"So we should be taxing people on the assumption that we're gonna get a cracker plant? Or some large entity?" Thaw said Monday in a phone interview. "You can't tax on the assumption you're going to get this that or the other . . . We can't just tax the people to death."
Kanawha County anticipates the John Adams project will cost about $1.13 million and had asked the authority for $1 million. Preservati suggested lowering the authority's contribution to $750,000 to send the message that the authority does not approve of the cap.
That puts Kanawha County on the hook for $250,000 more that it hoped to put toward the project. However, Duerring and Thaw didn't think finding the money would be a problem.
Facing redistricting, a group of parents and community members with interests in John Adams and the South Hills community recently offered to raise money for the addition. Duerring and Thaw both thought raising $250,000 would be a substantially easier goal than $1 million.
"I'll tell you the place it won't come from, and that's the taxpayers," Thaw said. "We're going to get it from the developer or a private source, or we'll have to cut some other piece of cloth."
Allen Bell is the developer of The Ridges, a multimillion-dollar housing development on the border between South Hills and South Charleston. He has told the board in the past that many families moved into the neighborhood for its schools, and redistricting the area to South Charleston would hurt property values.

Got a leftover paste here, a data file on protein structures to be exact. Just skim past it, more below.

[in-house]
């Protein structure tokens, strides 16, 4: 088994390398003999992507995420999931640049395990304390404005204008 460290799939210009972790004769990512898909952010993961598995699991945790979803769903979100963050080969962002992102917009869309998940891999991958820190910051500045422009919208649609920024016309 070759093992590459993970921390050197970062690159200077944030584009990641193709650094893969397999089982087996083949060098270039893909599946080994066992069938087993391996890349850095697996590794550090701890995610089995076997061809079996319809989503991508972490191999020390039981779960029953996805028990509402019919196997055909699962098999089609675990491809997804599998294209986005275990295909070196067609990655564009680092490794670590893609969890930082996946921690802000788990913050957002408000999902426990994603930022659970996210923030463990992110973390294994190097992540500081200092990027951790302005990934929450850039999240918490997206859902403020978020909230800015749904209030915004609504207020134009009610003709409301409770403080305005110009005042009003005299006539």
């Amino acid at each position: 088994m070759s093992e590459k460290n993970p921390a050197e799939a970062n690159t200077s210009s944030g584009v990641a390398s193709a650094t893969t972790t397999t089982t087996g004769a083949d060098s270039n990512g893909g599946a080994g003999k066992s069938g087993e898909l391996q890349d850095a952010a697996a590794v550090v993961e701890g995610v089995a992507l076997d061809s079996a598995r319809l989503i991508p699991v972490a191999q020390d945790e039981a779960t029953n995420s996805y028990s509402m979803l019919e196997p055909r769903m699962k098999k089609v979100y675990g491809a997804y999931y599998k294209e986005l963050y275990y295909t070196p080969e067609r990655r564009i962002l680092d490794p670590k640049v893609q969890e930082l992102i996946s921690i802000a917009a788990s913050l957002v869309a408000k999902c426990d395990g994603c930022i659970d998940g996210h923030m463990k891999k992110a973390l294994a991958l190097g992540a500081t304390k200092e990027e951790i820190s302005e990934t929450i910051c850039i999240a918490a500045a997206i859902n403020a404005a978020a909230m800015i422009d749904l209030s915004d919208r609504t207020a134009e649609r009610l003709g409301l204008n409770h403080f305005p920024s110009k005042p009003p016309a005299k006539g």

He proposed helping raise the funds needed to build the addition at John Adams. He'd originally planned on trying to raise all of the funds needed, so Monday he was happy with the authority's decision.
"I think that was a pleasant surprise for everyone, and I'm very excited," Bell said.
Charleston law firm Jackson Kelly PLLC is helping Bell create a nonprofit organization to collect the additional funds. He already has pledged $25,000 to the project and hopes other businesses in the area will contribute as well.
The authority's decision doesn't immediately or permanently fix the problems at John Adams and in South Hills.
Facilities Director Chuck Wilson said the county would start designing the project soon. It needed to submit an initial design to the authority, but he said it would still take a few months to get the finished product.
From there, he thought construction could take nine months to a year. The county will move some of the portables during construction, and phase students into the building as construction continues, Wilson said. He thought the addition could be ready for students by the spring of 2014 or the start of school the following fall.
In no way does this address the continued population growth in that attendance area, Duerring said.
"If you take a look at Southridge, it's just exploding out there," he said.
"Not in the immediate future, but we're going to have to take a look at how many units are being built, how many of those are moving in with families and determine then whether or not we need to look at another school or whatever because there are just that many housing plans going in up there," he said.
Duerring said the school system still would consider some redistricting across the county in February.
Projects in Cabell, Doddridge, Fayette, Grant, Mercer, Ohio and Upshur counties also received funds from the authority Monday.